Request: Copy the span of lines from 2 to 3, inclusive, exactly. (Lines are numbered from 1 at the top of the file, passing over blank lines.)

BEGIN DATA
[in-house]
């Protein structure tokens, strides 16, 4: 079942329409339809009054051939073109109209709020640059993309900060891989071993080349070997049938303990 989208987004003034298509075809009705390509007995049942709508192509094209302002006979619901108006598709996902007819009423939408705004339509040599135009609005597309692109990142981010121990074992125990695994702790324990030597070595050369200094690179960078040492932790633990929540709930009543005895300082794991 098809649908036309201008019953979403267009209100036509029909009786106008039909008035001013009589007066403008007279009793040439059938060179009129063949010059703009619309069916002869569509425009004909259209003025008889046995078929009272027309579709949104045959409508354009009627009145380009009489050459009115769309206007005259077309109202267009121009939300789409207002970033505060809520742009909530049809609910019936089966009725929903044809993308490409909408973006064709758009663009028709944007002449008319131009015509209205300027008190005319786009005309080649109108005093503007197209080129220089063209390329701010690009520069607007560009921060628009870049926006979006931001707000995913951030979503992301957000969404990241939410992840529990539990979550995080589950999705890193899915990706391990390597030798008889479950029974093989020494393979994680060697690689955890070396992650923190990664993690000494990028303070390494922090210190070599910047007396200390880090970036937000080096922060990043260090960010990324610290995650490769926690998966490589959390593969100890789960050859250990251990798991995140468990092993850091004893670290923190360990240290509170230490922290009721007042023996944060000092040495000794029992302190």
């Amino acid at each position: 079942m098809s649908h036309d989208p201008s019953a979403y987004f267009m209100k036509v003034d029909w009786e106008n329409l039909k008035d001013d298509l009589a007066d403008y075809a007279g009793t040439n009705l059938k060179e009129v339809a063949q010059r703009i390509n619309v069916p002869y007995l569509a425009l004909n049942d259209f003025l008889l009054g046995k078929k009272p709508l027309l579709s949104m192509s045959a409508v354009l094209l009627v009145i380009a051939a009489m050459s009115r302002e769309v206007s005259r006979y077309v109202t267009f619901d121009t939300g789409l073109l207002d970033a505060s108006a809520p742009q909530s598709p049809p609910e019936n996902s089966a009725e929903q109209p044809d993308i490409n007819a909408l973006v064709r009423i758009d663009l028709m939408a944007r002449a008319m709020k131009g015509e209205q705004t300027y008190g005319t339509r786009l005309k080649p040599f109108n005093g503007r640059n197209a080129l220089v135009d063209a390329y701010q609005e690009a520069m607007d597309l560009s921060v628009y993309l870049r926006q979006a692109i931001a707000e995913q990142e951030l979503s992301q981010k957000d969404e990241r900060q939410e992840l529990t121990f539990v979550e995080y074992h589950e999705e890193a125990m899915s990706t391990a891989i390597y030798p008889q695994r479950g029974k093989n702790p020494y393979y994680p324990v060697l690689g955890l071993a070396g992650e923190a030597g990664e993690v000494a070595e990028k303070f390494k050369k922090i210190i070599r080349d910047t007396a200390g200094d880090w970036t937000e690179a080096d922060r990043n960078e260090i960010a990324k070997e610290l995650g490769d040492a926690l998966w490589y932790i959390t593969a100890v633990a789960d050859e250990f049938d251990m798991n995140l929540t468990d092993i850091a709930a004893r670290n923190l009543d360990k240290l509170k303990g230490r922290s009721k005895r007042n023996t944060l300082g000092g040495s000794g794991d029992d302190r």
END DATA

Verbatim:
């Protein structure tokens, strides 16, 4: 079942329409339809009054051939073109109209709020640059993309900060891989071993080349070997049938303990 989208987004003034298509075809009705390509007995049942709508192509094209302002006979619901108006598709996902007819009423939408705004339509040599135009609005597309692109990142981010121990074992125990695994702790324990030597070595050369200094690179960078040492932790633990929540709930009543005895300082794991 098809649908036309201008019953979403267009209100036509029909009786106008039909008035001013009589007066403008007279009793040439059938060179009129063949010059703009619309069916002869569509425009004909259209003025008889046995078929009272027309579709949104045959409508354009009627009145380009009489050459009115769309206007005259077309109202267009121009939300789409207002970033505060809520742009909530049809609910019936089966009725929903044809993308490409909408973006064709758009663009028709944007002449008319131009015509209205300027008190005319786009005309080649109108005093503007197209080129220089063209390329701010690009520069607007560009921060628009870049926006979006931001707000995913951030979503992301957000969404990241939410992840529990539990979550995080589950999705890193899915990706391990390597030798008889479950029974093989020494393979994680060697690689955890070396992650923190990664993690000494990028303070390494922090210190070599910047007396200390880090970036937000080096922060990043260090960010990324610290995650490769926690998966490589959390593969100890789960050859250990251990798991995140468990092993850091004893670290923190360990240290509170230490922290009721007042023996944060000092040495000794029992302190």
């Amino acid at each position: 079942m098809s649908h036309d989208p201008s019953a979403y987004f267009m209100k036509v003034d029909w009786e106008n329409l039909k008035d001013d298509l009589a007066d403008y075809a007279g009793t040439n009705l059938k060179e009129v339809a063949q010059r703009i390509n619309v069916p002869y007995l569509a425009l004909n049942d259209f003025l008889l009054g046995k078929k009272p709508l027309l579709s949104m192509s045959a409508v354009l094209l009627v009145i380009a051939a009489m050459s009115r302002e769309v206007s005259r006979y077309v109202t267009f619901d121009t939300g789409l073109l207002d970033a505060s108006a809520p742009q909530s598709p049809p609910e019936n996902s089966a009725e929903q109209p044809d993308i490409n007819a909408l973006v064709r009423i758009d663009l028709m939408a944007r002449a008319m709020k131009g015509e209205q705004t300027y008190g005319t339509r786009l005309k080649p040599f109108n005093g503007r640059n197209a080129l220089v135009d063209a390329y701010q609005e690009a520069m607007d597309l560009s921060v628009y993309l870049r926006q979006a692109i931001a707000e995913q990142e951030l979503s992301q981010k957000d969404e990241r900060q939410e992840l529990t121990f539990v979550e995080y074992h589950e999705e890193a125990m899915s990706t391990a891989i390597y030798p008889q695994r479950g029974k093989n702790p020494y393979y994680p324990v060697l690689g955890l071993a070396g992650e923190a030597g990664e993690v000494a070595e990028k303070f390494k050369k922090i210190i070599r080349d910047t007396a200390g200094d880090w970036t937000e690179a080096d922060r990043n960078e260090i960010a990324k070997e610290l995650g490769d040492a926690l998966w490589y932790i959390t593969a100890v633990a789960d050859e250990f049938d251990m798991n995140l929540t468990d092993i850091a709930a004893r670290n923190l009543d360990k240290l509170k303990g230490r922290s009721k005895r007042n023996t944060l300082g000092g040495s000794g794991d029992d302190r």